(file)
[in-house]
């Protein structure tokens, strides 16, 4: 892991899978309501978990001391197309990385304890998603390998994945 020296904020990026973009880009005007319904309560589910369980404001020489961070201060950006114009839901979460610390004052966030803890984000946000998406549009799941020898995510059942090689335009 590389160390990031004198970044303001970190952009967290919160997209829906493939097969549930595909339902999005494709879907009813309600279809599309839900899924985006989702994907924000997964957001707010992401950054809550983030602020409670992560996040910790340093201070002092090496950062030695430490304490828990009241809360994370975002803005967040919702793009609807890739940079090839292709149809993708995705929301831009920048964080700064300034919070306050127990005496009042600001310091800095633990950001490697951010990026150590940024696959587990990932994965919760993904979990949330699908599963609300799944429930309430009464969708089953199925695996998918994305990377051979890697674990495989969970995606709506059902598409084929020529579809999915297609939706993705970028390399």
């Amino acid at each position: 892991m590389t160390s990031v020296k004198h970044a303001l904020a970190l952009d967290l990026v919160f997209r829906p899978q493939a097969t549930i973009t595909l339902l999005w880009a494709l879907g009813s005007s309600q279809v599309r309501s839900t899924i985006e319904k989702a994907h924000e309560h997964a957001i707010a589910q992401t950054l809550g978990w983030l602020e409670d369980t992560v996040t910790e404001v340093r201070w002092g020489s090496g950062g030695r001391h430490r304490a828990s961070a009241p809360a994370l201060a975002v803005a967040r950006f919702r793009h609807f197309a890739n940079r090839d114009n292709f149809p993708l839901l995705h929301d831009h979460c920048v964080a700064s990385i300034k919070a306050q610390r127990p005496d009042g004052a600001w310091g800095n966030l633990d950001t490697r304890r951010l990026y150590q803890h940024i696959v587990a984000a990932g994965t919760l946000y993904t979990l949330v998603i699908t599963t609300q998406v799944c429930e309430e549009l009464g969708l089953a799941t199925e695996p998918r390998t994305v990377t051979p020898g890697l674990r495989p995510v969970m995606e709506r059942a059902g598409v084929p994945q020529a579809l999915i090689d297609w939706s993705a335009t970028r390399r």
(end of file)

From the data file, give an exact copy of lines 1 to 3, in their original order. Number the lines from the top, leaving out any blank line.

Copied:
[in-house]
């Protein structure tokens, strides 16, 4: 892991899978309501978990001391197309990385304890998603390998994945 020296904020990026973009880009005007319904309560589910369980404001020489961070201060950006114009839901979460610390004052966030803890984000946000998406549009799941020898995510059942090689335009 590389160390990031004198970044303001970190952009967290919160997209829906493939097969549930595909339902999005494709879907009813309600279809599309839900899924985006989702994907924000997964957001707010992401950054809550983030602020409670992560996040910790340093201070002092090496950062030695430490304490828990009241809360994370975002803005967040919702793009609807890739940079090839292709149809993708995705929301831009920048964080700064300034919070306050127990005496009042600001310091800095633990950001490697951010990026150590940024696959587990990932994965919760993904979990949330699908599963609300799944429930309430009464969708089953199925695996998918994305990377051979890697674990495989969970995606709506059902598409084929020529579809999915297609939706993705970028390399």
């Amino acid at each position: 892991m590389t160390s990031v020296k004198h970044a303001l904020a970190l952009d967290l990026v919160f997209r829906p899978q493939a097969t549930i973009t595909l339902l999005w880009a494709l879907g009813s005007s309600q279809v599309r309501s839900t899924i985006e319904k989702a994907h924000e309560h997964a957001i707010a589910q992401t950054l809550g978990w983030l602020e409670d369980t992560v996040t910790e404001v340093r201070w002092g020489s090496g950062g030695r001391h430490r304490a828990s961070a009241p809360a994370l201060a975002v803005a967040r950006f919702r793009h609807f197309a890739n940079r090839d114009n292709f149809p993708l839901l995705h929301d831009h979460c920048v964080a700064s990385i300034k919070a306050q610390r127990p005496d009042g004052a600001w310091g800095n966030l633990d950001t490697r304890r951010l990026y150590q803890h940024i696959v587990a984000a990932g994965t919760l946000y993904t979990l949330v998603i699908t599963t609300q998406v799944c429930e309430e549009l009464g969708l089953a799941t199925e695996p998918r390998t994305v990377t051979p020898g890697l674990r495989p995510v969970m995606e709506r059942a059902g598409v084929p994945q020529a579809l999915i090689d297609w939706s993705a335009t970028r390399r």